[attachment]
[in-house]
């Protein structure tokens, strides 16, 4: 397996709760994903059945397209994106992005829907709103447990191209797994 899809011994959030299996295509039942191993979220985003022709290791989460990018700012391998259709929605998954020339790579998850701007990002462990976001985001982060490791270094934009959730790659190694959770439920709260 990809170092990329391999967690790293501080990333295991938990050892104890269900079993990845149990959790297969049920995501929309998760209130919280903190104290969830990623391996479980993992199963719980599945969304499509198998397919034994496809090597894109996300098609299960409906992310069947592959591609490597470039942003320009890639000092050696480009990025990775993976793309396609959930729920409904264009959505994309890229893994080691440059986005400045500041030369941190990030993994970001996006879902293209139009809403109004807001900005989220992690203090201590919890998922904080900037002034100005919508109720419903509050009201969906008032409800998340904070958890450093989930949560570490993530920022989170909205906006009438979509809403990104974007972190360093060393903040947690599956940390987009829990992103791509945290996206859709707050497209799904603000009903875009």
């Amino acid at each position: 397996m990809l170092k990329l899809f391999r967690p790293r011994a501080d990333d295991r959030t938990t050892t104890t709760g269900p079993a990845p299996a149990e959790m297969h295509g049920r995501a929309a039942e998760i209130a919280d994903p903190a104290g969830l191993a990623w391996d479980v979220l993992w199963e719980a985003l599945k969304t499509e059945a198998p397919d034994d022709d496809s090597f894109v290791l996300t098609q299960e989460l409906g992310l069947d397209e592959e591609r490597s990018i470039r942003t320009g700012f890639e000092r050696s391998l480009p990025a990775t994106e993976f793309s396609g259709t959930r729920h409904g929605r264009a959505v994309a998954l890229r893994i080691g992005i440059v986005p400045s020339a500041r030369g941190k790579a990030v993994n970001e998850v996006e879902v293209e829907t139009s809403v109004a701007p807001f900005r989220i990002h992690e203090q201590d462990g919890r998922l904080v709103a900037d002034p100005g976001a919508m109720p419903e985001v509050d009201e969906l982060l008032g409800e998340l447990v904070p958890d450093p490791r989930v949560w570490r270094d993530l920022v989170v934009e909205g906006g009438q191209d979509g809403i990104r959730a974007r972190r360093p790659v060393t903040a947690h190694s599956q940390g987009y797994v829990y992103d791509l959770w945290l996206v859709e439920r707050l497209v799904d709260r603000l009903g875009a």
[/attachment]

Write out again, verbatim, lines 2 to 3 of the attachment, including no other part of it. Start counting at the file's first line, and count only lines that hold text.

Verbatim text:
């Protein structure tokens, strides 16, 4: 397996709760994903059945397209994106992005829907709103447990191209797994 899809011994959030299996295509039942191993979220985003022709290791989460990018700012391998259709929605998954020339790579998850701007990002462990976001985001982060490791270094934009959730790659190694959770439920709260 990809170092990329391999967690790293501080990333295991938990050892104890269900079993990845149990959790297969049920995501929309998760209130919280903190104290969830990623391996479980993992199963719980599945969304499509198998397919034994496809090597894109996300098609299960409906992310069947592959591609490597470039942003320009890639000092050696480009990025990775993976793309396609959930729920409904264009959505994309890229893994080691440059986005400045500041030369941190990030993994970001996006879902293209139009809403109004807001900005989220992690203090201590919890998922904080900037002034100005919508109720419903509050009201969906008032409800998340904070958890450093989930949560570490993530920022989170909205906006009438979509809403990104974007972190360093060393903040947690599956940390987009829990992103791509945290996206859709707050497209799904603000009903875009």
């Amino acid at each position: 397996m990809l170092k990329l899809f391999r967690p790293r011994a501080d990333d295991r959030t938990t050892t104890t709760g269900p079993a990845p299996a149990e959790m297969h295509g049920r995501a929309a039942e998760i209130a919280d994903p903190a104290g969830l191993a990623w391996d479980v979220l993992w199963e719980a985003l599945k969304t499509e059945a198998p397919d034994d022709d496809s090597f894109v290791l996300t098609q299960e989460l409906g992310l069947d397209e592959e591609r490597s990018i470039r942003t320009g700012f890639e000092r050696s391998l480009p990025a990775t994106e993976f793309s396609g259709t959930r729920h409904g929605r264009a959505v994309a998954l890229r893994i080691g992005i440059v986005p400045s020339a500041r030369g941190k790579a990030v993994n970001e998850v996006e879902v293209e829907t139009s809403v109004a701007p807001f900005r989220i990002h992690e203090q201590d462990g919890r998922l904080v709103a900037d002034p100005g976001a919508m109720p419903e985001v509050d009201e969906l982060l008032g409800e998340l447990v904070p958890d450093p490791r989930v949560w570490r270094d993530l920022v989170v934009e909205g906006g009438q191209d979509g809403i990104r959730a974007r972190r360093p790659v060393t903040a947690h190694s599956q940390g987009y797994v829990y992103d791509l959770w945290l996206v859709e439920r707050l497209v799904d709260r603000l009903g875009a």